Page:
These are great, aren’t they?
George Wilson a legend in his own right is the guy who made many of the tools for the cabinet makers at Colonial Williamsburg. He was a master craftsman like all those you will see in this video. This is a four part series shot in 1976 at the museum in Williamsburg and it is one of my most favourite and continually watched videos. I will release each new part over each day.
Here’s another great three part videos of a single old guy building a boat by hand.
This is a three part video of three brothers and an apprentice building a dining table and chairs. I love their foot powered scrollsaw, it’s a lot better than the French design. I just love how they all play their respective roles without encroaching on each other, just simply a perfect harmonious workshop.
French polishing is a very simple finishing technique. The layers are rapidly produced, and the result is extremely durable. In this video, Garrett Hack demonstrates all the important steps involved in French polishing, from using alcohol to prepare the shellac solution, applying the liquid with a brush or a pad, smoothing, and then finally polishing the surface. He also explains where French polish comes from, and provides plenty of tips on how to handle this traditional and environmentally friendly form of surface finishing.
After such a long wait it’s here, and it’s FREE again. I’ve shortened the number of articles so as not to blow out the number of pages. Even by doing that I’ve STILL managed to make it over 100 pages. I will try my best to lessen it in the next Issue.
The topics covered in this Issue are great and I owe my gratitude as usual goes out to my contributing editor Matt McGrane and our contributing Author Paul Brittan who wrote the 2nd part of “The rise and fall of Simmonds handsaw.
The plans for the cradle is available on Etsy, I must somehow cover the cost of materials. If you like the project then please support the magazine by purchasing the plans or through donations or both.
I hope the magazine is useful and lives up to your expectations.
Chopping is time consuming when creating a mortise, which is why I prefer to bore with my brace and bit. But isn’t it annoying and downright shameful when you can’t get the bit dead centred between the marking gauge lines? I will show you how you can every time and it’s simple.
There are two ways of doing. Place the business end of the bit between the scribed lines and hope for the best or another method which is my preferred method is to find the centre of your to be mortise with your marking gauge. To do that eyeball the centre, scribe a small line, flip the gauge to the other side and scribe another line. What will be left unless you were lucky is a gap between the two scribed lines. Move the gauge to the centre of between the two lines and test again. Keep doing that till the scribe meets centre from both sides and scribe all the way through.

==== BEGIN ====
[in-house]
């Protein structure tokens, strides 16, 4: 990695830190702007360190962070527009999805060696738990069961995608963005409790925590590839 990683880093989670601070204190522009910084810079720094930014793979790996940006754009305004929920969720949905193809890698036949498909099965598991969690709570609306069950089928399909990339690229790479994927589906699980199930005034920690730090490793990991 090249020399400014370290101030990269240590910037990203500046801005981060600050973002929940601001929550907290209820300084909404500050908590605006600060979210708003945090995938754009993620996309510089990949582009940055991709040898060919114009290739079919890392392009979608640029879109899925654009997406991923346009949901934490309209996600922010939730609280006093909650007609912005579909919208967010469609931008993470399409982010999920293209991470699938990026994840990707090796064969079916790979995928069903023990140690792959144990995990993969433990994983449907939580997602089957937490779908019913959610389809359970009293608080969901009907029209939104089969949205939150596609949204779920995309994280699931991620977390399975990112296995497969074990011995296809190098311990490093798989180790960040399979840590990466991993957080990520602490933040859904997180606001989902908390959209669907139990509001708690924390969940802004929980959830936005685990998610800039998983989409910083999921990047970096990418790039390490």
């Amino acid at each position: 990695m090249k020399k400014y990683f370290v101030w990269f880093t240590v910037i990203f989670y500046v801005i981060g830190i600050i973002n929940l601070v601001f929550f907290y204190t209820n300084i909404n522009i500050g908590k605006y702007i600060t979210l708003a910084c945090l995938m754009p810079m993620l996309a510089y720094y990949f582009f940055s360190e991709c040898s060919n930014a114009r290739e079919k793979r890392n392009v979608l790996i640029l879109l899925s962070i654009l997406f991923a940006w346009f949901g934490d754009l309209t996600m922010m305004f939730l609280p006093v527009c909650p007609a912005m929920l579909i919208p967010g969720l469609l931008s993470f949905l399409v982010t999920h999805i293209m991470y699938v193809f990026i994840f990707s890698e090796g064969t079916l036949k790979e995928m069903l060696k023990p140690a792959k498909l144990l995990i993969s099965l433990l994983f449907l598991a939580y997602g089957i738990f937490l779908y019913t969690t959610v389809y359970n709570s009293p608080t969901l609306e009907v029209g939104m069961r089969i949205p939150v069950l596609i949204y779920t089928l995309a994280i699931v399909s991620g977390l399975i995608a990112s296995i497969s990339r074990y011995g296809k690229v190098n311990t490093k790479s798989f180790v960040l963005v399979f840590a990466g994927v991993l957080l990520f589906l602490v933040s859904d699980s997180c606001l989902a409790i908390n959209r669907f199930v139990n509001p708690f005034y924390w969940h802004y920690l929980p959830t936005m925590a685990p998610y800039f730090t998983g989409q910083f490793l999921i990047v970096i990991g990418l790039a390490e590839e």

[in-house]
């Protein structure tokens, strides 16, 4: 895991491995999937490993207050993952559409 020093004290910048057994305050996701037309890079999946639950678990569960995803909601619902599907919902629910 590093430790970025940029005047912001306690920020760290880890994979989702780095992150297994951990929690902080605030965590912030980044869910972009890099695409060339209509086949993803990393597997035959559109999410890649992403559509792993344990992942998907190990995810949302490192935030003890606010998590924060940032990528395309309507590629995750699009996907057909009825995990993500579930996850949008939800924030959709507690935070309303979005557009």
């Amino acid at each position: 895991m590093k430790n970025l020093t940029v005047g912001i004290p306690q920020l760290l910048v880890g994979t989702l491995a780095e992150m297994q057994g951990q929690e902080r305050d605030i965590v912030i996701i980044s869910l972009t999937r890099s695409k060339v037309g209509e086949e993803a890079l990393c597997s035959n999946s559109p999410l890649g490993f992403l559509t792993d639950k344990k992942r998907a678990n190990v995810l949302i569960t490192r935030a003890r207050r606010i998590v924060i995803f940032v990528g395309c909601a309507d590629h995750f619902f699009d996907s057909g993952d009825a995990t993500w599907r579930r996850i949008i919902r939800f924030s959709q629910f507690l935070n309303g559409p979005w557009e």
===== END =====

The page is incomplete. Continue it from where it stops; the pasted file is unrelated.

With a scratch awl prick the centre line with light finger pressure. Do not hammer or press hard because the awl will want to follow the grain of the wood and can throw you off centre. Just a light touch is sufficient.
That’s it you’re done! BTW this isn’t something I invented even though I’ve never seen it in any book or showed anywhere on the net, I can’t take credit for it. Because I’m sure just as boring instead of chopping has been practised for thousands of years, I’m certain someone has had the same frustrations and came up with the same solution several times over throughout the centuries. This is why posting these posts, writing articles for magazines, writing books and making videos are so bloody important to us as a civilisation. Had most of our ancestors bothered to do that we wouldn’t be reinventing the wheel again and again and not to mention playing the guessing game of what we think they might have done. I hope this helps and I apologise for taking so long to finish the 5th Issue of HANDWORK. It will get done, it’s life getting in the way. If someone has a work around for that please let me know.
The high level of craftsmanship, the accuracy and cleanliness of his work is due to high quality training as an apprentice and ongoing practice and dedication to the craft therefrom.